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Wildlife on the BrinkSoutheast : Cumberland Rosemary
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Cumberland RosemarySpecies Gallery

Cumberland Rosemary
SCIENTIFIC NAME: Conradina verticillata

STATUS: Threatened

HABITAT: Sunny or slightly shaded sandy banks along rivers and streams

LIFE HISTORY: Fragrant; sometimes mistaken for common rosemary. Half-inch flowers form from mid-May to early June; purple/lavender, occasionally white.

THREATS: Habitat loss and degradation due to hydro-management; water pollution

RANGE: Tennessee and Kentucky on the Cumberland Plateau

CURRENT POPULATION: 48 colonies

This modest flowering shrub roots itself on sandy banks along short stretches of three river systems in north-central Tennessee and Kentucky. Cumberland rosemary helps prevent these banks from eroding, but throughout its range this plant is being strangled by dam construction and water pollution.
It grows wild in only 44 spots in Tennessee and 4 in Kentucky, including in the Cumberland Plateau, an NRDC BioGem. Some people raise a cultivated strain in their back yards, using the aromatic leaves for cooking.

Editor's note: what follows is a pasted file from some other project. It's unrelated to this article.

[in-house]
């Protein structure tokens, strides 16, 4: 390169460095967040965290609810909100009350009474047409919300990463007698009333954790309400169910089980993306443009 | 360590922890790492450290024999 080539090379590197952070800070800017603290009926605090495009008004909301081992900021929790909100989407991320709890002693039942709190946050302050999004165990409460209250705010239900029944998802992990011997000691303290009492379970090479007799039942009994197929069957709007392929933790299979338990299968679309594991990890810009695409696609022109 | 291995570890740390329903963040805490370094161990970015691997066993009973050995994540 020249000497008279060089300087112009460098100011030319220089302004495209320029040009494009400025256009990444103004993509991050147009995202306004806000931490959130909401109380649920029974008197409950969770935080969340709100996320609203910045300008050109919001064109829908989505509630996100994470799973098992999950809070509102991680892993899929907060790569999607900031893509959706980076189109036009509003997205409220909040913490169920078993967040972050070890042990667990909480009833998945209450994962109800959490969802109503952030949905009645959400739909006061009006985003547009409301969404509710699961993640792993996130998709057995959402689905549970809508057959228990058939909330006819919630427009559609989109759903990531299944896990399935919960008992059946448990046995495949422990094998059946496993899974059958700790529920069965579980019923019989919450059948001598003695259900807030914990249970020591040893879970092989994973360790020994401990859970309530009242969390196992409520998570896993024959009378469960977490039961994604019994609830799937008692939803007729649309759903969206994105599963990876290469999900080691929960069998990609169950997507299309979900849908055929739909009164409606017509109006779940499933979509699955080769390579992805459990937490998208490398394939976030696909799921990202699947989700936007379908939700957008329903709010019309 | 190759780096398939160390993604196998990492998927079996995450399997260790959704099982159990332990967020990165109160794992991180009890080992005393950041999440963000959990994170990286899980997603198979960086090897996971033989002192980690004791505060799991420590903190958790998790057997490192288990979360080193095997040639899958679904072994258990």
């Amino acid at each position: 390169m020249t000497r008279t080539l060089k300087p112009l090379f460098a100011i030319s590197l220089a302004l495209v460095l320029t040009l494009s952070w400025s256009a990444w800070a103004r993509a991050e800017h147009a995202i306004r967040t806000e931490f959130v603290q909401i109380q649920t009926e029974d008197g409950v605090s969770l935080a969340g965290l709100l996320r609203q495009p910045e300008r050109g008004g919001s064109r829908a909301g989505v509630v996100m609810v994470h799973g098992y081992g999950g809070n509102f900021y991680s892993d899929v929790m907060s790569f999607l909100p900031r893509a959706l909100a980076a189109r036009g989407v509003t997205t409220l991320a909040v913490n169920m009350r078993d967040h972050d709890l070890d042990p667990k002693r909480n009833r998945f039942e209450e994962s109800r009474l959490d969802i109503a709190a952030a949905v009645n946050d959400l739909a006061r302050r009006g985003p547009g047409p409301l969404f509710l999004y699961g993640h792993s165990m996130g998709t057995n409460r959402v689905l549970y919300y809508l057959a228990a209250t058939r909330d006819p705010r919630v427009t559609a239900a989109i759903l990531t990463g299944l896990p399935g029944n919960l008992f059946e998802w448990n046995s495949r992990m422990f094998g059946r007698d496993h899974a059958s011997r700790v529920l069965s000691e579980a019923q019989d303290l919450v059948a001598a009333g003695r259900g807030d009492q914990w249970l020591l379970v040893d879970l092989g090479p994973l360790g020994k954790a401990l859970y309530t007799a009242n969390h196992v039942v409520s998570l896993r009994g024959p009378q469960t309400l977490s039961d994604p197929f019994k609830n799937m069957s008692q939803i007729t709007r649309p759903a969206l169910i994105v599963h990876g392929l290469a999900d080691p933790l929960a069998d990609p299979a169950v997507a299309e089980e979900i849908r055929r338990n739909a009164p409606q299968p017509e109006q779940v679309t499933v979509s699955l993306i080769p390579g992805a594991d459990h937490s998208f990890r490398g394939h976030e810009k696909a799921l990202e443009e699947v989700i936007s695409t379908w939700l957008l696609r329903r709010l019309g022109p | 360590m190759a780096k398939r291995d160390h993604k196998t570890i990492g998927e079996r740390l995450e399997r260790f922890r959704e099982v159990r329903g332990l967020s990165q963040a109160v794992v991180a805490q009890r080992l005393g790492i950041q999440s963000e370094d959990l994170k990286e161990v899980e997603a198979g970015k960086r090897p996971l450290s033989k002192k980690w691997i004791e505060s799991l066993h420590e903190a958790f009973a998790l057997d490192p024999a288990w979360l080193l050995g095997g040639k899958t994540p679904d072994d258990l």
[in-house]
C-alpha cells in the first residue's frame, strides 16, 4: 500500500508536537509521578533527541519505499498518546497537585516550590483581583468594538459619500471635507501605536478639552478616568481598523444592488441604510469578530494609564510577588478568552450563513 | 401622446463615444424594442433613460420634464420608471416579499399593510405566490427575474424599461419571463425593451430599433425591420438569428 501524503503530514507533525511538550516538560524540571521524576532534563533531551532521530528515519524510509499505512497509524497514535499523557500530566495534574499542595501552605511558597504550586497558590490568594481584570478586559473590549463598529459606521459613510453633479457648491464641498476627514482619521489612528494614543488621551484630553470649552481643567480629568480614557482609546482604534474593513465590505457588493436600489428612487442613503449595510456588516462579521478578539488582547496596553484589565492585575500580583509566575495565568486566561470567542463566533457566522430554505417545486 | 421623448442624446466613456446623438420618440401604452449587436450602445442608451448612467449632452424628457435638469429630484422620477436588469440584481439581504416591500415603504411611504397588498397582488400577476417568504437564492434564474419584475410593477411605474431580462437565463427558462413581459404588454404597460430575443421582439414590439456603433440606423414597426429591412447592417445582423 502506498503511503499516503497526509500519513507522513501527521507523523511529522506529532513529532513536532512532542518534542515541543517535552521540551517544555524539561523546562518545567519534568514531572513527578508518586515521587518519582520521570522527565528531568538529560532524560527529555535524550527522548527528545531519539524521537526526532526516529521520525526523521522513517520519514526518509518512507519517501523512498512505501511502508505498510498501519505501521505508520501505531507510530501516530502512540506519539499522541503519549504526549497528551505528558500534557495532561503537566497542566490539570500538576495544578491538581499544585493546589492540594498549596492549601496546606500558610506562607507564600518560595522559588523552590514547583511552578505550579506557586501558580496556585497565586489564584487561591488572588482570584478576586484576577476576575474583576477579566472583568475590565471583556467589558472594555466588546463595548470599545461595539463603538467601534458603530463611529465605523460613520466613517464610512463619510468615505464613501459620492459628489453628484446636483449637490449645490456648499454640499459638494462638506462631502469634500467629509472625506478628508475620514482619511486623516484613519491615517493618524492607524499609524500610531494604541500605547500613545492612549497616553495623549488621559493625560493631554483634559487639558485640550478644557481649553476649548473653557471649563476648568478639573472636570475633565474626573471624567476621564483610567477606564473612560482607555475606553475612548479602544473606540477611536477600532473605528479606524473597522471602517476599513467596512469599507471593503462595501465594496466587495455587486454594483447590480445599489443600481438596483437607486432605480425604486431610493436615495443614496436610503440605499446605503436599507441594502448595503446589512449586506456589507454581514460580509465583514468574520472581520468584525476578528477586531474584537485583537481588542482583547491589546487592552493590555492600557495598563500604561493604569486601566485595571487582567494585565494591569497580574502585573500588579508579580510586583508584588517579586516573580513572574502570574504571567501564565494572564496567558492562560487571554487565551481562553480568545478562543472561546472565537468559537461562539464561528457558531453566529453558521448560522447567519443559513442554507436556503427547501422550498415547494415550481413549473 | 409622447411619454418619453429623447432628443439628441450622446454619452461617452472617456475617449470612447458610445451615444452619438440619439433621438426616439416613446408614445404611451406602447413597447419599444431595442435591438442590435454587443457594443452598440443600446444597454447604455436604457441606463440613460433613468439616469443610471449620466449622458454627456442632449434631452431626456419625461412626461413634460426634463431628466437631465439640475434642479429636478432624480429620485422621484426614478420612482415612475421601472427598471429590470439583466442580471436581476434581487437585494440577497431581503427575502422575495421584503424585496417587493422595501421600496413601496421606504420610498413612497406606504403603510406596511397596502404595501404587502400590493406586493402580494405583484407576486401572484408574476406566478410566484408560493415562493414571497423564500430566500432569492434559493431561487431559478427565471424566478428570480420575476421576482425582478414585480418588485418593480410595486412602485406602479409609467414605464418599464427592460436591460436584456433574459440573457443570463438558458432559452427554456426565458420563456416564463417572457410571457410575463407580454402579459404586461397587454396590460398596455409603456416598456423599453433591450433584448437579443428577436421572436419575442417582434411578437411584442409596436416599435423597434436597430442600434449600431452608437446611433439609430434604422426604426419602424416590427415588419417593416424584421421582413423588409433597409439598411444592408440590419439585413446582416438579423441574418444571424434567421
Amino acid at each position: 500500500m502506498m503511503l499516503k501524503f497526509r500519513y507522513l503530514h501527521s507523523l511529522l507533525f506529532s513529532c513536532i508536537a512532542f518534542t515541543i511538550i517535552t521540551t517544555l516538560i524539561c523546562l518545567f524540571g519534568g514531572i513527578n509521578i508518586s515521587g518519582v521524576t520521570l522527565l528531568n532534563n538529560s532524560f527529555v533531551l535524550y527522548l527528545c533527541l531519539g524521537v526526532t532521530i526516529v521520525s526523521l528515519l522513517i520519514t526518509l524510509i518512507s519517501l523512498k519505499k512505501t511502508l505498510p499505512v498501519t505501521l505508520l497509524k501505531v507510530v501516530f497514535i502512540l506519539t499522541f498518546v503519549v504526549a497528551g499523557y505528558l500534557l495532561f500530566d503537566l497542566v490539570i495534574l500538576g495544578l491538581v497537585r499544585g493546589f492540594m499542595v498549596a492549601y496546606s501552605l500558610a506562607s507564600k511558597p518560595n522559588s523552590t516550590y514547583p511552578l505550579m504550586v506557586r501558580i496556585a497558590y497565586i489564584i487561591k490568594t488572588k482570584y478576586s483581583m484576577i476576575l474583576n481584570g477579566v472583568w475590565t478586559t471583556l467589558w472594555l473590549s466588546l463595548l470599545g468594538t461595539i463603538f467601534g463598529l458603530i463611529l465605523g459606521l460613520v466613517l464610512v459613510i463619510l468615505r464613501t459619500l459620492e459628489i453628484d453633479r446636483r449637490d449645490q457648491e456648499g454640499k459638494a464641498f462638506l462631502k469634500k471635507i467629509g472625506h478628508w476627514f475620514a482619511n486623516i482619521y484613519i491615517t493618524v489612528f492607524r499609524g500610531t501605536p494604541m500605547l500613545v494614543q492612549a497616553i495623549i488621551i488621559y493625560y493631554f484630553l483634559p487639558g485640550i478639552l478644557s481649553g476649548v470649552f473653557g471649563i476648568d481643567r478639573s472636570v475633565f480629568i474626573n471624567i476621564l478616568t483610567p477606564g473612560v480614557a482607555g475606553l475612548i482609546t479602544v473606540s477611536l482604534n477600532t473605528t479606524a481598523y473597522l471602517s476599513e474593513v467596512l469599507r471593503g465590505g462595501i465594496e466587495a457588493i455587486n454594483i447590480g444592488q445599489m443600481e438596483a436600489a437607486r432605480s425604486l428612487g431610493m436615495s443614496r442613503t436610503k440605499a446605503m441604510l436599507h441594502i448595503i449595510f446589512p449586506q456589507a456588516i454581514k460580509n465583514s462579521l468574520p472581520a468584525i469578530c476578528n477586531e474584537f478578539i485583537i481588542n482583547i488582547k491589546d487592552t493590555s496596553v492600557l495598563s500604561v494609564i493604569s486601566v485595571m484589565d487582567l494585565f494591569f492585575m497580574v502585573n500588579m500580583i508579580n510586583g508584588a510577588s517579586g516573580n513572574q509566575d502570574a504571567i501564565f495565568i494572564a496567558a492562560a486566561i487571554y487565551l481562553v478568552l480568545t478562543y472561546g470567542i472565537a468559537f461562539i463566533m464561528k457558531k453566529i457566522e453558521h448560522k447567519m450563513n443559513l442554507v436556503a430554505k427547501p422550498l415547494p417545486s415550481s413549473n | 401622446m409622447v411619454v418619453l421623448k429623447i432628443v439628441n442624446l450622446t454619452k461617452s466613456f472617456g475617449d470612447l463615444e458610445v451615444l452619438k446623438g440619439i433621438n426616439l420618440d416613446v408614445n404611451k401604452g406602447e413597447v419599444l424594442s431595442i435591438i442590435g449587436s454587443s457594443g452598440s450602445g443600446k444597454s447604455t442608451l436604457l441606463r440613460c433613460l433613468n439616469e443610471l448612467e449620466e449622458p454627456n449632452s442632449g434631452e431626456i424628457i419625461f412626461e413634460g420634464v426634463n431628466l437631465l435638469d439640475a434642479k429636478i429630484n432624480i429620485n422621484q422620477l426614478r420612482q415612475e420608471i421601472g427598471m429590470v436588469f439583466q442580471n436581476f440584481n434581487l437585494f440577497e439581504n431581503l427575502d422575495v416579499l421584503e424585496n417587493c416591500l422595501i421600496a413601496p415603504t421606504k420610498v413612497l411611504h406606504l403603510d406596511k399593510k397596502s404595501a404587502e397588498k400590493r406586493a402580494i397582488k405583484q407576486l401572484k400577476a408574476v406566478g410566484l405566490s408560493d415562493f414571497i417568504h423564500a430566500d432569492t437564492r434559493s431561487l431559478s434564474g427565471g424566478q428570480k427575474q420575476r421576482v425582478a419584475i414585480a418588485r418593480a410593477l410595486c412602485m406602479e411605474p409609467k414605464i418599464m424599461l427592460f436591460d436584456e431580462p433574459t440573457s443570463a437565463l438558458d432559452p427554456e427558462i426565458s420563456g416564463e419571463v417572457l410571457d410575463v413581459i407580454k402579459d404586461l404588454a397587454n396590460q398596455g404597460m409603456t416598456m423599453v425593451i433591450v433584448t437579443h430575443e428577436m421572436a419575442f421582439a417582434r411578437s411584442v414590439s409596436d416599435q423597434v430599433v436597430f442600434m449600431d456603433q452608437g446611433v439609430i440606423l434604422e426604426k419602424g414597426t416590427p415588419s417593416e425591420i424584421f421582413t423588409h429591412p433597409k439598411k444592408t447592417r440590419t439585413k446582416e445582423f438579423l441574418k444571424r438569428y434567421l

Recreational visitors to the Big South Fork National River also unintentionally trample this rare plant, which is listed as a threatened species.
BioGems: Saving Endangered Wild Places
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Photos: Everglades © National Park Service; Florida panther © USFWS; wood stork © Ryan Hagerty, USFWS; red cockaded woodpecker © John and Karen Hollingsworth, USFWS; Cumberland rosemary © Marc Evans, KSNPC
Feature Home Print Version Alaska Northwest California Rockies/Prairie Southwest Midwest Southeast Northeast Hawaii International Florida Panther Wood Stork Red-Cockaded Woodpecker Cumberland Rosemary

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